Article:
Well, they certainly stuck to their guns. Almost exactly a year ago I watched a heavily disguised A45 AMG fire its way up a Swabian hillside and couldn’t quite believe how loud the exhaust bangs were on each upshift. Several months later I asked the man from AMG whether these would make it into the full production specification, assuming that they would not. He insisted they would.
Given the company’s recent track record of vehicular noise, and the quality thereof, I really shouldn’t have ever doubted them. I would like to say that the A45, driven with the automatic gearbox in manual mode and using all the available engine revs, sounds like a racing car. But given the increasingly stringent race-track noise limits in the UK I think that the comparison is unfair. The A45 sounds better than any BTCC machine.
It’s probably a good deal faster in a straight line too. With 360hp and 332lb ft pulling 1,555kg it always feels very potent, but the power delivery is something of a surprise. Peak torque arrives at 2,250rpm and plateaus until 5,000rpm, but peak power isn’t produced until 6,000rpm. On the road this equates to vast, low effort performance for overtaking, but leaves a delicious kick at the top end. The way the motor revs beyond 5,000rpm and delivers a decisive extra surge that moves it into a performance category beyond even the RS3 and M135i is unexpected. It’s urgent, free-revving and at those high engine speeds doesn’t feel in any way turbocharged.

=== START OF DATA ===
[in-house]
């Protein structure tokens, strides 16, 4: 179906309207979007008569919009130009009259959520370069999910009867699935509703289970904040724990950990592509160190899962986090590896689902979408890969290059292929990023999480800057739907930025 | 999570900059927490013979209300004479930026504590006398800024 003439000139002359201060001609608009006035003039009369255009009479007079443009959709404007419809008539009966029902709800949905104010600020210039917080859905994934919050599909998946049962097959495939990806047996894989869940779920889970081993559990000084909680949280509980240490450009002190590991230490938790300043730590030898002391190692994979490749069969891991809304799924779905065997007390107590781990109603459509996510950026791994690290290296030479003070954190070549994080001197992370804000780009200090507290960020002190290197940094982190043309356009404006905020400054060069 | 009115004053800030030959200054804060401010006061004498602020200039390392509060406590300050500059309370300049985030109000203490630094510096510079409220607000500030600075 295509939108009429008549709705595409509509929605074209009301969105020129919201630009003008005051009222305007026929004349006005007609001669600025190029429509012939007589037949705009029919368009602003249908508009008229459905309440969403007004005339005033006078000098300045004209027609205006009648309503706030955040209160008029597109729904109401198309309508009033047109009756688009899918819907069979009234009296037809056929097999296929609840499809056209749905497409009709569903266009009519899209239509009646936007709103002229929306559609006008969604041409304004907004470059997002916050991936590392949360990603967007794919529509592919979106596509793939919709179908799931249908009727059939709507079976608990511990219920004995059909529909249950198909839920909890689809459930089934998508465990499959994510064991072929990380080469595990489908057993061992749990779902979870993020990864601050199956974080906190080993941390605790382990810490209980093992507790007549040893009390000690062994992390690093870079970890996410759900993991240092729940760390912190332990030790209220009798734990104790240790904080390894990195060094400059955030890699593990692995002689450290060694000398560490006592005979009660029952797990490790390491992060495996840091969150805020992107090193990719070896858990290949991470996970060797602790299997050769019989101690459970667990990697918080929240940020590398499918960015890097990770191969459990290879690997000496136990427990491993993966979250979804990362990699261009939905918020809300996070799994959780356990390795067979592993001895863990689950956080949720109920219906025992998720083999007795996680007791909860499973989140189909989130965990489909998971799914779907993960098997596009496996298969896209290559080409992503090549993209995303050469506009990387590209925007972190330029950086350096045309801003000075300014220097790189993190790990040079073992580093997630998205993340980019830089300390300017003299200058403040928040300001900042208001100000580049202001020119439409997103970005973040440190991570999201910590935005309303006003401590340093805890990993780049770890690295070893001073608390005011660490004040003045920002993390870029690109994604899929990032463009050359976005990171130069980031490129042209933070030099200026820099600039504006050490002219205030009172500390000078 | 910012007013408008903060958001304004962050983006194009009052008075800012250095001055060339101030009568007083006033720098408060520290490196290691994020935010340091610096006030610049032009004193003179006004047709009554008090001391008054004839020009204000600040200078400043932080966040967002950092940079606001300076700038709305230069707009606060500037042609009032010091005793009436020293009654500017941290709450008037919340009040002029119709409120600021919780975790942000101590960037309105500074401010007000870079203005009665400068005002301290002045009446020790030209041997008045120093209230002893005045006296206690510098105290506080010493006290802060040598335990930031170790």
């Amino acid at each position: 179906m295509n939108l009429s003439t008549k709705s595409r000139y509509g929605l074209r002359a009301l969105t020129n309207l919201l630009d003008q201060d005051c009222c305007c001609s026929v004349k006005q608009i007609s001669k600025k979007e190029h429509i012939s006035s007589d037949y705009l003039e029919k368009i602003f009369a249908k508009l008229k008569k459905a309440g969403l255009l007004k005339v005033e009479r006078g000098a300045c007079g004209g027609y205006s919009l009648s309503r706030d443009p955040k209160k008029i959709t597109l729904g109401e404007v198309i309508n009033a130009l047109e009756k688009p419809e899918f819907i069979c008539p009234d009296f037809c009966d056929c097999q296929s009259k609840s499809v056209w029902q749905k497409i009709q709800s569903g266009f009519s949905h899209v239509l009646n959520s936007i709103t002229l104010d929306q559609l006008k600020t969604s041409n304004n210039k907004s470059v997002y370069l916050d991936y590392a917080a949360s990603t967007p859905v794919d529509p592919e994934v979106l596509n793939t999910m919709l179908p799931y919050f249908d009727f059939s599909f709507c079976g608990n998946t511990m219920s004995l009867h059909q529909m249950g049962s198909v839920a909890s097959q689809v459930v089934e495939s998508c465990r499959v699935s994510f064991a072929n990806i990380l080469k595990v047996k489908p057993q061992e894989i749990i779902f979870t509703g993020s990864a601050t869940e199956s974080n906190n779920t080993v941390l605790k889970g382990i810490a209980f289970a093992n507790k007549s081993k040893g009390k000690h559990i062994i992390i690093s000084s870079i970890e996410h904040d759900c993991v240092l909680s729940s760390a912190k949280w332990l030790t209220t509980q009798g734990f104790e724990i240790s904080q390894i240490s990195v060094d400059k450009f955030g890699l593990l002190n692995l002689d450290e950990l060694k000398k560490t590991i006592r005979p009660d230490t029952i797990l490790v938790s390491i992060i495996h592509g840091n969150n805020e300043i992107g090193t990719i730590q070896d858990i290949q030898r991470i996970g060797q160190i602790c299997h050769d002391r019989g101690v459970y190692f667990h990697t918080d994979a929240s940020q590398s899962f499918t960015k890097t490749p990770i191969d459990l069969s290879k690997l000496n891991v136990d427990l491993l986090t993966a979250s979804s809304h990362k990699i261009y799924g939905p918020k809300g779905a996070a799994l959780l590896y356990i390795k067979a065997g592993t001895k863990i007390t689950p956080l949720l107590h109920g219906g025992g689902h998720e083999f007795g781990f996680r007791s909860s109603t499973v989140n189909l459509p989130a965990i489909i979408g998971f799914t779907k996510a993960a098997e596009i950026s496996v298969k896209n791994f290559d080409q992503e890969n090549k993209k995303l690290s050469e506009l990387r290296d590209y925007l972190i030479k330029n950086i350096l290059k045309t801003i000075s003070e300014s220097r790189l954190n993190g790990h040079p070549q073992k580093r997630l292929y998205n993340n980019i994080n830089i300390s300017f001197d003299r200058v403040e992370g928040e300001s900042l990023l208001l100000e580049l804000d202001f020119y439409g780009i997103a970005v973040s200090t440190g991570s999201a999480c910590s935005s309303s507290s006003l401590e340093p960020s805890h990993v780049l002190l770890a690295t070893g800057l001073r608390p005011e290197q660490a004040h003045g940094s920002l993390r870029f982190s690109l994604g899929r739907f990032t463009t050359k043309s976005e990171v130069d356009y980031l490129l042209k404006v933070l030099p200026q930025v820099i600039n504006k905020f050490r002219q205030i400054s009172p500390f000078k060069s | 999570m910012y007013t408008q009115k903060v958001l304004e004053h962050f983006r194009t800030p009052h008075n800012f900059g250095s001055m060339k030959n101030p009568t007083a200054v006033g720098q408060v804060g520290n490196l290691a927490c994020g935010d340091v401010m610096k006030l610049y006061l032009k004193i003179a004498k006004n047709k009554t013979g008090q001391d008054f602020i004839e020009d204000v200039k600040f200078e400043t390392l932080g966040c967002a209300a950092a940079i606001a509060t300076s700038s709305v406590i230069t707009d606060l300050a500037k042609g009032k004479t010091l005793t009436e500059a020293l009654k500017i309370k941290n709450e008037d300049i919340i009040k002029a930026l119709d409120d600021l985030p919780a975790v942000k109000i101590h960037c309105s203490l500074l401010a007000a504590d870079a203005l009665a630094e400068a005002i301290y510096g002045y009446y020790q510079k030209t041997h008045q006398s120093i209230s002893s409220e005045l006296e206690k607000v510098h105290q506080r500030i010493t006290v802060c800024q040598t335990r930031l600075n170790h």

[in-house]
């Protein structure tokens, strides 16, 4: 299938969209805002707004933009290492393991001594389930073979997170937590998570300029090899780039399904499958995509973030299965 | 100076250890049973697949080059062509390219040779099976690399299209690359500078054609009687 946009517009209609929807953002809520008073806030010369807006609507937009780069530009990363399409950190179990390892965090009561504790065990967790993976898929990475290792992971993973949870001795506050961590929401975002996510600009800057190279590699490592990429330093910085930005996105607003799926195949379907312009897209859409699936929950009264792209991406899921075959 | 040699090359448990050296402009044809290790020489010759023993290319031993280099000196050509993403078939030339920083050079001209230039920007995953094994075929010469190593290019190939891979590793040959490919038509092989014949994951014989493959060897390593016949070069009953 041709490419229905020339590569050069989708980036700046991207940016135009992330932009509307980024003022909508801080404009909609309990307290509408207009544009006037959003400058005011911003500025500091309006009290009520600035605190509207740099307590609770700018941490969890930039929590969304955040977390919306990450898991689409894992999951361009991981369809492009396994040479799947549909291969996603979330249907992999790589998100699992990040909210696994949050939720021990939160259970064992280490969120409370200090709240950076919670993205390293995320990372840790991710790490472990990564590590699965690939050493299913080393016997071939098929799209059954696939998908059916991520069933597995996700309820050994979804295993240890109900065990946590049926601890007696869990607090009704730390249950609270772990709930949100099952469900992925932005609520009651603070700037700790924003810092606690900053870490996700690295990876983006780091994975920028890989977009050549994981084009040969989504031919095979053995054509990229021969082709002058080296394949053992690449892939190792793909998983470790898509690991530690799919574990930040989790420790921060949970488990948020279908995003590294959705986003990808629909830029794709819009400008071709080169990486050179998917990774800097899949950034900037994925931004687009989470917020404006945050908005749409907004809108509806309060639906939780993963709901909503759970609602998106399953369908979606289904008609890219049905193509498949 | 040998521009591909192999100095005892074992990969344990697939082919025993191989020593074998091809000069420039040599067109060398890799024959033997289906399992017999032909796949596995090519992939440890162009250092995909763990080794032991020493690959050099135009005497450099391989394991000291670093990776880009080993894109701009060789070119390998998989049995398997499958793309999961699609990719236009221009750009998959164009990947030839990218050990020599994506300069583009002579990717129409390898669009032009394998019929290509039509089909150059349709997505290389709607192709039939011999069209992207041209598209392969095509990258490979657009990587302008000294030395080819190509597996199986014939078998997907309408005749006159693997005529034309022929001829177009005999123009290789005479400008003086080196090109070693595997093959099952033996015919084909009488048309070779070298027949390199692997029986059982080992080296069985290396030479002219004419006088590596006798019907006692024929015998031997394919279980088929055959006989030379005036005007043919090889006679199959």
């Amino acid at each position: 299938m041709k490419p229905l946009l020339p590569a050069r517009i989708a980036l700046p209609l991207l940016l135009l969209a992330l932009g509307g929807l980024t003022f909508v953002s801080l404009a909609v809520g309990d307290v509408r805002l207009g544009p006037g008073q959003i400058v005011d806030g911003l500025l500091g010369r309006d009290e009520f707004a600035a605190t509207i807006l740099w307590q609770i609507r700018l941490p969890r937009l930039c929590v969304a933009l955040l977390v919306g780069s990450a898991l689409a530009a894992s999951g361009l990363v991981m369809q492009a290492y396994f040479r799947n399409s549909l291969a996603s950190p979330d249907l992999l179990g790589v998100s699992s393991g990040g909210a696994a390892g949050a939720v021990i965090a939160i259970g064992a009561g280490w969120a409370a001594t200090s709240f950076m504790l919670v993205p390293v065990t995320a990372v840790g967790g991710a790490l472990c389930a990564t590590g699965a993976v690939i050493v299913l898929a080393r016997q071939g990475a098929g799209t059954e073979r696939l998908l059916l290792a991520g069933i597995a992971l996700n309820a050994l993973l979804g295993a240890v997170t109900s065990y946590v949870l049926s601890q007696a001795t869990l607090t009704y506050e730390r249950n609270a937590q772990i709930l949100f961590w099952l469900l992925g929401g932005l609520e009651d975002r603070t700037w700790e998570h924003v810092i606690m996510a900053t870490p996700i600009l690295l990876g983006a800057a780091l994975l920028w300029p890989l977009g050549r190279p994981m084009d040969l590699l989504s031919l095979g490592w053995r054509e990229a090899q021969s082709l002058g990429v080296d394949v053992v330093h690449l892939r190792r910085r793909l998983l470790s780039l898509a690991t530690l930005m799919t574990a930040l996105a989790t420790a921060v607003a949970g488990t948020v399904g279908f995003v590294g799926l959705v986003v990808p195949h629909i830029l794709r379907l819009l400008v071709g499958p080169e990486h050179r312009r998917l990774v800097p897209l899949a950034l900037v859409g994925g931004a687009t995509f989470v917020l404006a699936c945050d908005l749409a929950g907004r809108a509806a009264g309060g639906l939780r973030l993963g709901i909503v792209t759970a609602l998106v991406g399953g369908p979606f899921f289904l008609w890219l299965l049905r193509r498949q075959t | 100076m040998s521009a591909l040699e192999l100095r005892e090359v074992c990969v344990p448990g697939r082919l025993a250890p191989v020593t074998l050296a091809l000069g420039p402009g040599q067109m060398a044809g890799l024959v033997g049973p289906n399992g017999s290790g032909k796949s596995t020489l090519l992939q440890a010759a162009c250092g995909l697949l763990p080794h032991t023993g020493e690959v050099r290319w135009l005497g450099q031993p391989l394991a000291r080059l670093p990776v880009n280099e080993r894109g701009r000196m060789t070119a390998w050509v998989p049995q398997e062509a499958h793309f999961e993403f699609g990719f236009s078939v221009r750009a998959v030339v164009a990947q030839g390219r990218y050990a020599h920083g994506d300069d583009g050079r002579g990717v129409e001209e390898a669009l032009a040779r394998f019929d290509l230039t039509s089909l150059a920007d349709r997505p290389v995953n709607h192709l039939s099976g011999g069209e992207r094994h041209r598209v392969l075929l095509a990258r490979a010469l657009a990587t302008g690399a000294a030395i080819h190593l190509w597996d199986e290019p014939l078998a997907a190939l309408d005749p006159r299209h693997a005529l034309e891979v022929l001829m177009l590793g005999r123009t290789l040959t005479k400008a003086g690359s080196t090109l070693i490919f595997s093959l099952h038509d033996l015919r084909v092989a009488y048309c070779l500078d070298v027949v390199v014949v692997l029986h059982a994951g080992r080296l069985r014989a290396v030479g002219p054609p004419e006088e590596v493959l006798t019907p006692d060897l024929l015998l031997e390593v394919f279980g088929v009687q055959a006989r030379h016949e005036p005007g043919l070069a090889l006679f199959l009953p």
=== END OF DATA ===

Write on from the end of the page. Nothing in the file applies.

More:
The noise is unspectacular when you’re not trying, but it’s never harsh. Mechanical refinement is good, but you get the feeling that AMG felt the need to allow a low-level fizz to be transmitted from the engine block to the bodyshell. Curiously, and much like the best Honda VTEC installations, the A45’s powertrain is smoother and much more musical further up the rev range.
The gearbox is an all-new AMG developed seven-speed double clutch unit and, like the motor it has been tested to destruction by machine and engineers. AMG always seems to be completely out of sync with the rest of the world when it comes to transmissions. Five years ago when the world was going dotty for dual clutch systems, AMG gave us a seven-speed wet clutch automatic, which was rather impressive. In fact I suspect its robustness and usability in fast cars probably strongly influenced the brilliant new ZF eight-speed auto ‘box which has quickly established itself as the new benchmark over dual-clutch alternatives in everything from luxo-saloons down to the little M135i. So, everyone now wakes up to the possibilities of a fully automatic transmission, whereupon Merc gives us a dual-clutcher.
It’s a very good effort, not quite the fastest or most incisive ‘box out there, but it is pretty damn good. In auto mode it’s utterly painless and uses the torque curve with great efficiency to help return well over 30mpg when you’re tootling along. I found it a bit frustrating that you could override the auto mode with a quick paddle flick, but couldn’t send it back into auto without fiddling with the mode switch by the gearlever. In other Mercs you just pull the up paddle beyond seventh and it re-selects D. Small point, but it would irritate me over a year’s driving.